BOONE COUNTY — Several roads are closed due to high water, debris and downed trees and power lines after a heavy storm on Monday night.
Nine roads in Boone County were closed or reduced to one lane, according to the West Virginia Department of Transportation on Tuesday morning.
Roads reported closed or reduced to one lane in Boone County:
• WV 85 Bim area ROAD CLOSED Due to High Water
• CR 119 Stollings Road ROAD CLOSED Due to Downed Trees with Power Lines
• 119/7 Lick Creek ROAD CLOSED Due to Downed Trees
• CR 119/46 Lake Branch Road ROAD CLOSED Due to High Water and Downed Trees with Power Lines
• CR 16/1 Ball Fork Road ROAD CLOSED Due to Slide with Trees and Power Lines
• CR 2 Emmons Road 1 Lane CLOSED Due to Slip
• CR 119/11 Low Gap Road (On WV 17 Side) ROAD CLOSED Due to High Water and Downed Trees
• WV 99 Top of Bolt Mountain area 1 Lane CLOSED Due to Slide Debris
• CR 9 Hewitt Creek ROAD CLOSED Due to High Water
Also, approximately 4,000 Boone County residents are without power, according to reports from Appalachian Power.
The wide squall line of severe thunderstorms that moved across several Midwestern states July 13 left nearly 50,000 Appalachian Power customers without electric service as the storm line rolled through the company’s southern West Virginia, southwest Virginia and Eastern Tennessee service areas, the company reported.
“In many parts of the company’s service area the storm is the latest in a string of recent rainfalls that has saturated the ground with moisture and made conditions favorable for trees to uproot,” said Philip Moye, Appalachian Power spokesman.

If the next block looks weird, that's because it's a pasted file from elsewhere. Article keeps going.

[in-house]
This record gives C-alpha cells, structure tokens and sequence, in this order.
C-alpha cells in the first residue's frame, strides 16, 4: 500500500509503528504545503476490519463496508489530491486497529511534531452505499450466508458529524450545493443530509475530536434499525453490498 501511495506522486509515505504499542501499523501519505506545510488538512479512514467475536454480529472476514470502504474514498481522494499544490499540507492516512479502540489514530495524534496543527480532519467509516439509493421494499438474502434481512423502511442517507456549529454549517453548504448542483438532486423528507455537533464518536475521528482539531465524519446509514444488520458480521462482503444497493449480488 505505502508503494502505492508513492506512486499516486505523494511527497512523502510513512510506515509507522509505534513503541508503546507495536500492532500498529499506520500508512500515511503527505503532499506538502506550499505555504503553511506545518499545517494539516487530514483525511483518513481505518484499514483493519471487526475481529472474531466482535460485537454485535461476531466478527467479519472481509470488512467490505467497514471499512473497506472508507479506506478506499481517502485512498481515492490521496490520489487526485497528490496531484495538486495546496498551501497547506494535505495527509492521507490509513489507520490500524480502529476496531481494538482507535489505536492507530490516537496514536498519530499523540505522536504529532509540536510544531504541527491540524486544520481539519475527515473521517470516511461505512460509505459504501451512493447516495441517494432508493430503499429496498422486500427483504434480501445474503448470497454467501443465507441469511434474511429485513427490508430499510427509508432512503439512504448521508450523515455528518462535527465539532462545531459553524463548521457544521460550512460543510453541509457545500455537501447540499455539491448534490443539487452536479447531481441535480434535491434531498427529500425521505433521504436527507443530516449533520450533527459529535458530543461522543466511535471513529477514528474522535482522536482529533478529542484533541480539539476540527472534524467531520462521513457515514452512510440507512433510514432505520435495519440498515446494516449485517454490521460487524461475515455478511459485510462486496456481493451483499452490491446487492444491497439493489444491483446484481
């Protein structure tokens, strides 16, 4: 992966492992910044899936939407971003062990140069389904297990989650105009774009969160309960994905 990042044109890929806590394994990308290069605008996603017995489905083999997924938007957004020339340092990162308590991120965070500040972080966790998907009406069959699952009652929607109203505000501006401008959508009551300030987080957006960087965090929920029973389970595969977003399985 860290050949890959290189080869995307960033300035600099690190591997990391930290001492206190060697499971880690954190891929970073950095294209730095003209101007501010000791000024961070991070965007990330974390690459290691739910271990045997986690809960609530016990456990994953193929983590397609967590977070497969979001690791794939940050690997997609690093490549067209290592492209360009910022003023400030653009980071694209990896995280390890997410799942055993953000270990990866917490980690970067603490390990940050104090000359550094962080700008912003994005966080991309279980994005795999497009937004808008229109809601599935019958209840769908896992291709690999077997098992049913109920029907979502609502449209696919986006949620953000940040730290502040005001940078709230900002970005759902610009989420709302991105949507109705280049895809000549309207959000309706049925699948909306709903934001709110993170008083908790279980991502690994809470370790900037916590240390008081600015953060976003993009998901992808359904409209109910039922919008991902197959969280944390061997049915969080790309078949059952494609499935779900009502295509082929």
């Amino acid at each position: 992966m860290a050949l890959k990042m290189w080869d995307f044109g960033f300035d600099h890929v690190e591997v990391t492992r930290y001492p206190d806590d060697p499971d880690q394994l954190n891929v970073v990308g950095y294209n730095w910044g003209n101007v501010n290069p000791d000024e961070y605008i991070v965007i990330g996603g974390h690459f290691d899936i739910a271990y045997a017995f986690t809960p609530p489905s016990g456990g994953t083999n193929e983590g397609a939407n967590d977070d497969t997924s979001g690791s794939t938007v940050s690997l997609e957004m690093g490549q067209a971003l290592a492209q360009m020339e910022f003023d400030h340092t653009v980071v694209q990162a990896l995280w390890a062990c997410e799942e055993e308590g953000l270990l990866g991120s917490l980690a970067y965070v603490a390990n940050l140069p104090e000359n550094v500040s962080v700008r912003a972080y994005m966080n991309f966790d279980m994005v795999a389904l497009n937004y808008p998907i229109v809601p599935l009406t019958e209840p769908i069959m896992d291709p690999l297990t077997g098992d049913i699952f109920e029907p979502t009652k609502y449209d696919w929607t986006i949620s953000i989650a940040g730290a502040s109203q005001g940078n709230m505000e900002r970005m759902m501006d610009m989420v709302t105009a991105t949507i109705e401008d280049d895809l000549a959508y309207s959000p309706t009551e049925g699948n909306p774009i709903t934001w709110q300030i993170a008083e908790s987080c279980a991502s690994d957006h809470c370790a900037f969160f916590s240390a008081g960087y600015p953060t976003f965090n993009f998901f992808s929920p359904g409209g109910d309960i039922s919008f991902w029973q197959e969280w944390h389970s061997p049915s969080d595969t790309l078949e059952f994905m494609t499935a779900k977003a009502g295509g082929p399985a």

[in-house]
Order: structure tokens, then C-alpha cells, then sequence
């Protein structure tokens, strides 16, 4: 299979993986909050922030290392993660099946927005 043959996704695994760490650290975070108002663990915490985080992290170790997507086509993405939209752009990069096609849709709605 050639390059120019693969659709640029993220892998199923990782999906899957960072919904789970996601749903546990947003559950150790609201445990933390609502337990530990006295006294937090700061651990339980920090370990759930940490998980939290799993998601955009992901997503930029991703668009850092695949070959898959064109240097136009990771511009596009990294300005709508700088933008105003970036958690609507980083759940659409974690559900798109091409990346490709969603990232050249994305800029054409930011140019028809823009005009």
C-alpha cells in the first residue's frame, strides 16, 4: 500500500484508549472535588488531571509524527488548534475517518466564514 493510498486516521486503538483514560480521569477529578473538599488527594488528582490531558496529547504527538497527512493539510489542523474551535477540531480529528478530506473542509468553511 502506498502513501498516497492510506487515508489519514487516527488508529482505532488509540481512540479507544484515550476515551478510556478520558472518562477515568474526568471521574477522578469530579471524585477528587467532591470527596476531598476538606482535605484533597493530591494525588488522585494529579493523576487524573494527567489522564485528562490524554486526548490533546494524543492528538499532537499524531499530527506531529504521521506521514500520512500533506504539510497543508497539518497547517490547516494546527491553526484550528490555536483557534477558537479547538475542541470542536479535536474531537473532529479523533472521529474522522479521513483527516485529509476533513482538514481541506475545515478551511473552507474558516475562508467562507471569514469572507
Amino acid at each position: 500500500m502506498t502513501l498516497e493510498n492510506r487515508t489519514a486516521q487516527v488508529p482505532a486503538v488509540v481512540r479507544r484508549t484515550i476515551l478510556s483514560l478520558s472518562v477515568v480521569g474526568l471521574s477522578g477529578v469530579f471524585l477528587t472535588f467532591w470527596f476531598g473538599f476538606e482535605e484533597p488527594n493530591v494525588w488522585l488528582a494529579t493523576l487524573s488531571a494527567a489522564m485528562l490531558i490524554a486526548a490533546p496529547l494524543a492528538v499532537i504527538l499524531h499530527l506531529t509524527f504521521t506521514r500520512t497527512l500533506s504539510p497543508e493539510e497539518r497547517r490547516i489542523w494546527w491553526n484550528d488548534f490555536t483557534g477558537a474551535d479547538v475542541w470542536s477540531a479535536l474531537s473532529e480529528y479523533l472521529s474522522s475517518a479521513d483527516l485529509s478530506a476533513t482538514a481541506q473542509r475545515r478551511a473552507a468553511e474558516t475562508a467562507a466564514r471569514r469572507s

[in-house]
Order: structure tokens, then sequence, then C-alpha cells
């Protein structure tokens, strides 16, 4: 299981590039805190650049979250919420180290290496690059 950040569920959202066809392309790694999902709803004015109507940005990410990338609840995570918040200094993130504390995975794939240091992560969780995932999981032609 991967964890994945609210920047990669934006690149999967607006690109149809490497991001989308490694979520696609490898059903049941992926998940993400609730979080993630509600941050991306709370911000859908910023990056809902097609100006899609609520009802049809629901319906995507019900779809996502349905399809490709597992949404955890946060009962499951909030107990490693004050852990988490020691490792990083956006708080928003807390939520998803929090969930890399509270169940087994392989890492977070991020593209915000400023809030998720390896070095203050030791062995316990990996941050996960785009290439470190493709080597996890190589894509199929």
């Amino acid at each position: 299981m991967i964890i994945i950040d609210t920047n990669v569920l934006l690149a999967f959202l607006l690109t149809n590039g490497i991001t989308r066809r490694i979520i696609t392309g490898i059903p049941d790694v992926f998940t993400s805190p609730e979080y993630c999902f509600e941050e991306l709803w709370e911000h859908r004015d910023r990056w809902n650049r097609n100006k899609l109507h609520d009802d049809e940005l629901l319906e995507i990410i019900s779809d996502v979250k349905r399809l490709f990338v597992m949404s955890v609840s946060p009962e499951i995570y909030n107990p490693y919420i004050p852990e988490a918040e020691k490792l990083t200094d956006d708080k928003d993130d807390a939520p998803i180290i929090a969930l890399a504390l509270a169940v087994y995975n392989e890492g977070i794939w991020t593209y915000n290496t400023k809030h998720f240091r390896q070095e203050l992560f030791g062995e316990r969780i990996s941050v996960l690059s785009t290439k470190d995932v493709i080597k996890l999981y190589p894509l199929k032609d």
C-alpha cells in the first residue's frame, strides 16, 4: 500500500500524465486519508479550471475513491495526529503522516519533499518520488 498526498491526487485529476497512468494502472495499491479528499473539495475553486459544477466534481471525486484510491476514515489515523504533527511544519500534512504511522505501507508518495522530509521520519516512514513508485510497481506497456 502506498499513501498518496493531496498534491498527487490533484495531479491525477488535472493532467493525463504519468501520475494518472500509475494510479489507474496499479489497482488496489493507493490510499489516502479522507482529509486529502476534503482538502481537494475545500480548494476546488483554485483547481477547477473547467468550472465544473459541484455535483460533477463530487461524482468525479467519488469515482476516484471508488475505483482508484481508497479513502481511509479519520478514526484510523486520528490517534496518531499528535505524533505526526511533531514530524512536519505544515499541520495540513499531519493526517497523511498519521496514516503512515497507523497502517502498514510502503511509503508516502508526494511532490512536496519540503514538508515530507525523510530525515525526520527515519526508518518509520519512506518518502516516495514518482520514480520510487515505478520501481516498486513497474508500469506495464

Moye said the July 13 storm is the latest in a string of storms that have persisted in causing outages across the company’s service area over the past several days.
“Damage from the storm is widespread, and at this early stage of restoration we cannot provide accurate estimates for service restoration,” he said.
Damage assessors are currently patrolling circuits to determine the extent of damage and resources needed to make repairs. Meanwhile line workers and tree removal crews are working to restore known outages that affect large numbers of customers.
“More than 100 contract line workers are on-site and assisting local Appalachian Power crews with power restoration. An additional 300 workers are being secured to help restore service,” Moye said.
As of 9 p.m., July 13, more than 55,000 customers were without electric service, Moye added.
Customers without service in West Virginia by county:
• West Virginia – 37,500 (Boone 4,000; Cabell 5,700; Clay 1,100; Fayette 1,400; Jackson 2,500; Kanawha 2,300; Lincoln 2,900; Logan 2,400; McDowell, 1,500; Mercer 1,000; Mingo 4,200; Nicholas 600; Putnam 2,300; Wayne 4,500; Wyoming 1,100).
Emergency crews say homeowners should report any downed power lines to 911 and never try to move the lines yourself.